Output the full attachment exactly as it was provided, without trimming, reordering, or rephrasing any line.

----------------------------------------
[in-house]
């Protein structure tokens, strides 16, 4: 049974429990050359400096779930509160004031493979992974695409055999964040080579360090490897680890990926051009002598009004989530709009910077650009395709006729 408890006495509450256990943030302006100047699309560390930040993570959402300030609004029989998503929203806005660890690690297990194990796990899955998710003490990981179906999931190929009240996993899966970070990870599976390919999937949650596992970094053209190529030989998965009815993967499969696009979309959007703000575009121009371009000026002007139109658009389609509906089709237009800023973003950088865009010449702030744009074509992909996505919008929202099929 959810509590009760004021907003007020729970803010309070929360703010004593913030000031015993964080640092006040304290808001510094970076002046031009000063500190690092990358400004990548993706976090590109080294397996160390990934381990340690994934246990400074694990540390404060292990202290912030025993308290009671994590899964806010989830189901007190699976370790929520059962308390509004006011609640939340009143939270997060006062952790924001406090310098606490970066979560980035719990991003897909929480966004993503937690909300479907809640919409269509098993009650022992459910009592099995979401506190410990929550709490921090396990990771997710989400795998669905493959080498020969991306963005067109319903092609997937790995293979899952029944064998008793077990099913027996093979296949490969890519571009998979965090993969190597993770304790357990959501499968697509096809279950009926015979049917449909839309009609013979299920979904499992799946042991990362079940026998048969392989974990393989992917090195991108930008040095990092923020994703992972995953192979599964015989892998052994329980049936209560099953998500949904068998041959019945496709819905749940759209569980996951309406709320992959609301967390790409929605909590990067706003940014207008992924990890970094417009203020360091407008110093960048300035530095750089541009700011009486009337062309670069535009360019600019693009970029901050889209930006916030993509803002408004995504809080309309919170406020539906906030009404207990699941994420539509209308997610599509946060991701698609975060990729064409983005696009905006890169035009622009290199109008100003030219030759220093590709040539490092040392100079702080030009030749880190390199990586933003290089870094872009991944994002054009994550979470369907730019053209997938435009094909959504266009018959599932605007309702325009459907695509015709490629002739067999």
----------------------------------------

[in-house]
């Protein structure tokens, strides 16, 4: 049974429990050359400096779930509160004031493979992974695409055999964040080579360090490897680890990926051009002598009004989530709009910077650009395709006729 408890006495509450256990943030302006100047699309560390930040993570959402300030609004029989998503929203806005660890690690297990194990796990899955998710003490990981179906999931190929009240996993899966970070990870599976390919999937949650596992970094053209190529030989998965009815993967499969696009979309959007703000575009121009371009000026002007139109658009389609509906089709237009800023973003950088865009010449702030744009074509992909996505919008929202099929 959810509590009760004021907003007020729970803010309070929360703010004593913030000031015993964080640092006040304290808001510094970076002046031009000063500190690092990358400004990548993706976090590109080294397996160390990934381990340690994934246990400074694990540390404060292990202290912030025993308290009671994590899964806010989830189901007190699976370790929520059962308390509004006011609640939340009143939270997060006062952790924001406090310098606490970066979560980035719990991003897909929480966004993503937690909300479907809640919409269509098993009650022992459910009592099995979401506190410990929550709490921090396990990771997710989400795998669905493959080498020969991306963005067109319903092609997937790995293979899952029944064998008793077990099913027996093979296949490969890519571009998979965090993969190597993770304790357990959501499968697509096809279950009926015979049917449909839309009609013979299920979904499992799946042991990362079940026998048969392989974990393989992917090195991108930008040095990092923020994703992972995953192979599964015989892998052994329980049936209560099953998500949904068998041959019945496709819905749940759209569980996951309406709320992959609301967390790409929605909590990067706003940014207008992924990890970094417009203020360091407008110093960048300035530095750089541009700011009486009337062309670069535009360019600019693009970029901050889209930006916030993509803002408004995504809080309309919170406020539906906030009404207990699941994420539509209308997610599509946060991701698609975060990729064409983005696009905006890169035009622009290199109008100003030219030759220093590709040539490092040392100079702080030009030749880190390199990586933003290089870094872009991944994002054009994550979470369907730019053209997938435009094909959504266009018959599932605007309702325009459907695509015709490629002739067999």